Everyone loves a bright, white smile. Today that should be easier than ever to achieve, given the widespread awareness of good dental health. These days, you know it’s important to look after your teeth and gums but do you know which food stains your teeth? Your dentist will have mentioned that you need to brush your teeth at least twice a day with fluoride toothpaste. You will also be advised to floss (or use an interdental brush) daily to remove food and plaque. Deep down, you will probably realise how important regular dental check-ups are for early problem detection, too. And, of course, you may realise how vital it is to act promptly if dental treatments are needed.
The information above should help to provide a fool proof path in your quest for perfect pearly whites. However, it isn’t that easy. The reason? You still need to eat and drink. However, did you know that the foods and drinks you enjoy could be why you are struggling to keep your teeth gleaming? So, follow our guidelines to help you combat food stains on your teeth and consider which drinks can be just as harmful.
The different types of teeth staining
Broadly speaking, there are three different types of teeth staining: intrinsic, extrinsic and age-related.
Intrinsic staining happens if the dentine (the inner structure of your tooth) becomes discoloured. There are a number of factors that can cause dentine to darken or become more yellow. These include:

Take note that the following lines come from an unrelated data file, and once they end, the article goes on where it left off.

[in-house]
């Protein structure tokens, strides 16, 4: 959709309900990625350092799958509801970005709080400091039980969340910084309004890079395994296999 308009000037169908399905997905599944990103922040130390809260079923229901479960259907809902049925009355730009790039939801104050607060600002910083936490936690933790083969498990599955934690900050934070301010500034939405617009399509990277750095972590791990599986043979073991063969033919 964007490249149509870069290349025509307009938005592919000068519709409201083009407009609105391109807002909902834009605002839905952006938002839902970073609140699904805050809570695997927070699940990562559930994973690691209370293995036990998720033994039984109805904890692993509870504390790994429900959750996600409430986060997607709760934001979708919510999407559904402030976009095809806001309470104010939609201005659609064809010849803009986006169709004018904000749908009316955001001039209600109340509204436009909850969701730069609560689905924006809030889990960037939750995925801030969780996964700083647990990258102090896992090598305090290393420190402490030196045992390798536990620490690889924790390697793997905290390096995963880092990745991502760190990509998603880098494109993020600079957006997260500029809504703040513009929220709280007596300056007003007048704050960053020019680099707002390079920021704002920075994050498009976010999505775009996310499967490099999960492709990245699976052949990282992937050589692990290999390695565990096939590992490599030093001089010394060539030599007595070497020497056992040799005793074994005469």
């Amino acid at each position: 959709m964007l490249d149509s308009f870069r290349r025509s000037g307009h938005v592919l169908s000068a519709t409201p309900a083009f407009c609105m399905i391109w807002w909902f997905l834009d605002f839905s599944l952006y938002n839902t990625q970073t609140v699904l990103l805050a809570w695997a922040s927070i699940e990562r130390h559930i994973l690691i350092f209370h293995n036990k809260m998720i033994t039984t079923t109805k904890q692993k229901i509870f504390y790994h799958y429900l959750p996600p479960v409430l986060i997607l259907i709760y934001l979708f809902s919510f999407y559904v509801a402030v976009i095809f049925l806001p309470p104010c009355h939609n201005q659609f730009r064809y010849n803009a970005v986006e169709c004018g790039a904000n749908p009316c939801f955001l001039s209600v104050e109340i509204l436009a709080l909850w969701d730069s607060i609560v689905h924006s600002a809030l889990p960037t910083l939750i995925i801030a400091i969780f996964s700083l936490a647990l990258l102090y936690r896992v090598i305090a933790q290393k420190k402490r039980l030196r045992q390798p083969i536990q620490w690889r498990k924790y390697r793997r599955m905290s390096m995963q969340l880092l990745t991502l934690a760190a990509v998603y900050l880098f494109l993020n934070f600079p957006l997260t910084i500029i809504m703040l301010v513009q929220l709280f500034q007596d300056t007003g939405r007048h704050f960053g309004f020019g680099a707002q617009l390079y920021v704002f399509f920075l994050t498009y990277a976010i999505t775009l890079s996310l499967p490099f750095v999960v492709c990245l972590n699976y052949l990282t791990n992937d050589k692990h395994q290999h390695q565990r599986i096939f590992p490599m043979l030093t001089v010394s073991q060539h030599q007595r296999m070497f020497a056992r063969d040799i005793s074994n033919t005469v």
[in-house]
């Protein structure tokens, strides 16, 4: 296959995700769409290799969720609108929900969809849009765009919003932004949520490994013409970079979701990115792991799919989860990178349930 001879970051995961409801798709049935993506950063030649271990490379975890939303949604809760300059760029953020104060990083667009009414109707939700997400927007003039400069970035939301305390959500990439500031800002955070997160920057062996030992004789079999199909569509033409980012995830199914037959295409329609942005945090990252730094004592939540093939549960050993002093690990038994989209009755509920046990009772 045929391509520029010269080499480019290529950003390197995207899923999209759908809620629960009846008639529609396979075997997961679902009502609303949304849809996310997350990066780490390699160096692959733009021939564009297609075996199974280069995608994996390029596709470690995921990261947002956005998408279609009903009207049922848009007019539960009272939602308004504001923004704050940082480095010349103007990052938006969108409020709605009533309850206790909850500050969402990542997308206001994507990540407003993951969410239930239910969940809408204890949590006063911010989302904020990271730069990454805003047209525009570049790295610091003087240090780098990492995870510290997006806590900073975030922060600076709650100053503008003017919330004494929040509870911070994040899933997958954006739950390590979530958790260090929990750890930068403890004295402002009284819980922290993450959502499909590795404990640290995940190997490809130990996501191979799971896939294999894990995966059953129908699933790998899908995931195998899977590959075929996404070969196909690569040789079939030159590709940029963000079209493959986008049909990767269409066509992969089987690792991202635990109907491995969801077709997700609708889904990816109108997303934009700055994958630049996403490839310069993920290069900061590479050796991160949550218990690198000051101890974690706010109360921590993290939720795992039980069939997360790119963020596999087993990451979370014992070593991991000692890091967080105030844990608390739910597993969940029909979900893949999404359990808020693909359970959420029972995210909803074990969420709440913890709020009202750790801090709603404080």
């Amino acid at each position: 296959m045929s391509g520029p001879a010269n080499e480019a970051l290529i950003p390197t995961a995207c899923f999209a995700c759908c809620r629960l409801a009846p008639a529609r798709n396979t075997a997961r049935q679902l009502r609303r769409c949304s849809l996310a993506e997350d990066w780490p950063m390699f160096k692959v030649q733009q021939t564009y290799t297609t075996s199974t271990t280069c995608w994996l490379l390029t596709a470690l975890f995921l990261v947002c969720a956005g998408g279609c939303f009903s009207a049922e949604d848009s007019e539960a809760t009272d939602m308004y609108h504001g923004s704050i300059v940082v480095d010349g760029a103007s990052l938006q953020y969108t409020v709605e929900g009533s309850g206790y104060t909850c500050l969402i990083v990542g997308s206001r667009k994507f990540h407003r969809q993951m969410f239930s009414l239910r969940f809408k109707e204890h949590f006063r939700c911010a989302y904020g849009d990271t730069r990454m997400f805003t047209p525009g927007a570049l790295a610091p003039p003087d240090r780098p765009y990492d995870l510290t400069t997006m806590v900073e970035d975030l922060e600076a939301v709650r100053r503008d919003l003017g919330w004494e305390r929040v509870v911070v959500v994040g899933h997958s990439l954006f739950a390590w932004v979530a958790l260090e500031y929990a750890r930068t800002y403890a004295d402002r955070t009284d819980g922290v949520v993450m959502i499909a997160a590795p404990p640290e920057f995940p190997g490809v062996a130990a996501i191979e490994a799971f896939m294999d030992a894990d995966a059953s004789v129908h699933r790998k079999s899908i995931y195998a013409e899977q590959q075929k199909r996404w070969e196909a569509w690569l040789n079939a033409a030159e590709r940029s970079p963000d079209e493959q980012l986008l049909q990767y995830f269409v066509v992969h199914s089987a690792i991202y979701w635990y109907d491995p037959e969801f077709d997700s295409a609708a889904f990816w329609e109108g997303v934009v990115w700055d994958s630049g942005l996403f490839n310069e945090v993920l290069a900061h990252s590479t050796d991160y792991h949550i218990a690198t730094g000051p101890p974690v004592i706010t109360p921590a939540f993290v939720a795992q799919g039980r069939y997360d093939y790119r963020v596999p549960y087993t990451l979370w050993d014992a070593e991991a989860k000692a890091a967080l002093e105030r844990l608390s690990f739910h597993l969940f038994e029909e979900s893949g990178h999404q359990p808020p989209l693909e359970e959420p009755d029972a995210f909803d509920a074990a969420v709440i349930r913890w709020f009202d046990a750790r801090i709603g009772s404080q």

- Tooth trauma
- The use of tetracycline antibiotics during pregnancy or early childhood
- Too much exposure to fluoride during early childhood
- The tooth development disorder condition dentinogenesis imperfecta.
Extrinsic staining takes place when the enamel (the outer layer of the tooth) becomes discoloured. This type of staining is often caused by certain food and drink. Smoking can also cause extrinsic staining.
Age-related staining is the result of both intrinsic and extrinsic factors. Our teeth experience wear and tear too. Unfortunately, dentine naturally yellows as we age. Over time, our tooth enamel also gets thinner, which allows this yellower dentine to show through. Lastly, any physical knocks or chips to our teeth (more common as we age) can also cause discolouration.
Why do certain foods stain my teeth?
Foods and drinks, which are high in chromogens, all have the potential to stain your teeth. Chromogens are pigment-producing substances that can stick to your teeth’s enamel. As a guide, almost any food or drink that can stain clothes can also stain your teeth. As you’d expect, dark-coloured foods and beverages tend to be the biggest culprits.
Tannin is another substance that makes teeth more susceptible to staining. A bitter compound often found in drinks such as wine and tea, tannin helps chromogens attach themselves to tooth enamel.
You also need to be aware of the acid effect. Acidic foods and beverages can erode tooth enamel. This also makes it easier for pigments to latch onto your teeth and result in food and drink staining, and discolouration.
Which is the most common teeth-staining foods and drinks?